Agricultural scientists who have advanced degrees usually begin in research or teaching. With experience, they may advance to jobs such as supervisors of research programs or managers of other agriculture-related activities.
Employment of agricultural scientists is expected to grow about as fast as the average for all occupations through 2008. Additionally, the need to replace agricultural and food scientists who retire or otherwise leave the occupation permanently will account for many more job openings than projected growth.
Past agricultural research has resulted in the development of higher-yielding crops, crops with better resistance to pests and plant pathogens, and chemically-based fertilizers and pesticides. Further research is necessary as insects and diseases continue to adapt to pesticides, and as soil fertility and water quality deteriorate. Agricultural scientists are using new avenues of research in biotechnology to develop plants and food crops that require less fertilizer, fewer pesticides and herbicides, and even less rain.
Agricultural scientists will be needed to balance increased agricultural output with protection and preservation of soil, water, and ecosystems. They will increasingly encourage the practice "sustainable agriculture" by developing and implementing plans to manage pests, crops, soil fertility and erosion, and animal waste in ways that reduce the use of harmful chemicals and do little damage to the natural environment. Also, an expanding population and an increasing public focus on diet, health, and food safety, will result in job opportunities for food scientists and technologists.
Graduates with advanced degrees will be in the best position to enter jobs as agricultural scientists. However, competition may be keen for teaching positions in colleges or universities and for some basic research jobs, even for doctoral holders. Federal and State budget cuts may limit funding for these positions through 2008.
Bachelors degree holders can work in some applied research and product development positions, but usually only in certain subfields, such as food science and technology. Also, the Federal Government hires bachelors degree holders to work as soil scientists. Despite the more limited opportunities for those with only a bachelors degree to obtain jobs as agricultural scientists, a bachelors degree in agricultural science is useful for managerial jobs in businesses that deal with ranchers and farmers, such as feed, fertilizer, seed, and farm equipment manufacturers; retailers or wholesalers; and farm credit institutions. Four-year degrees may also help persons enter occupations such as farmer or farm or ranch manager, cooperative extension service agent, agricultural products inspector, or purchasing or sales agent for agricultural commodity or farm supply companies.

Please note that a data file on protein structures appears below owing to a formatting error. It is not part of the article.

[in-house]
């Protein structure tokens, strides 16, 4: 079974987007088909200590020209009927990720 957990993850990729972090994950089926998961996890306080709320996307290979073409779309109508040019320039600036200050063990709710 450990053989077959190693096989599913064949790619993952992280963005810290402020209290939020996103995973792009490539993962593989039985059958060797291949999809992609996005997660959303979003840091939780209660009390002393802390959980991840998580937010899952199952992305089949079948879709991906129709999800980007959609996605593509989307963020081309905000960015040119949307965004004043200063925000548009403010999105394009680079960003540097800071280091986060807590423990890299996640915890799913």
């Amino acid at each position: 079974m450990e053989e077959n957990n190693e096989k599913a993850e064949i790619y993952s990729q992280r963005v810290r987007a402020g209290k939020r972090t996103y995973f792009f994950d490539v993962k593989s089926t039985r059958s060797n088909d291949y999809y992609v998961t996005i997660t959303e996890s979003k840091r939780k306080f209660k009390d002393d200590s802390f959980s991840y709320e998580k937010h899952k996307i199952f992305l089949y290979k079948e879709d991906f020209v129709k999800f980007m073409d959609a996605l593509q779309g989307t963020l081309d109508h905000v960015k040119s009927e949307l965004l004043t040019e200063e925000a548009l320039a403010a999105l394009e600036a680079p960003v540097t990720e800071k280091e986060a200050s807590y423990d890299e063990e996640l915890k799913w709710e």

Median annual earnings of agricultural and food scientists were $42,340 in 1998. The middle 50 percent earned between $32,370 and $59,240. The lowest 10 percent earned less than $24,200 and the highest 10 percent earned more than $79,820.
Average Federal salaries for employees in nonsupervisory, supervisory, and managerial positions in certain agricultural science specialties in 1999 were as follows: Animal science, $69,400; agronomy, $57,200; soil science, $53,600; horticulture, $53,800; and entomology, $65,600.
According to the National Association of Colleges and Employers, beginning salary offers in 1999 for graduates with a bachelors degree in animal science averaged about $27,600 a year.
The work of agricultural scientists is closely related to that of biologists and other natural scientists such as chemists, foresters, and conservation scientists. It is also related to agricultural production occupations such as farmer and farm manager and cooperative extension service agent. Certain specialties of agricultural science are also related to other occupations. For example, the work of animal scientists is related to that of veterinarians; horticulturists, to landscape architects; and soil scientists, to soil conservationists.
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Information on careers in agricultural science is available from:
For information on careers in food technology, write to:
For information on education in food safety, contact:
For information on careers in entomology, contact:
Information on acquiring a job as an agricultural scientist with the Federal Government may be obtained from the Office of Personnel Management through a telephone-based system. Consult your telephone directory under U.S. Government for a local number, or call (912) 757-3000 (TDD 912-744-2299). That number is not toll-free and charges may result. Information also is available from their Internet site: http://www.usajobs.opm.gov
Last Updated: March 30, 2000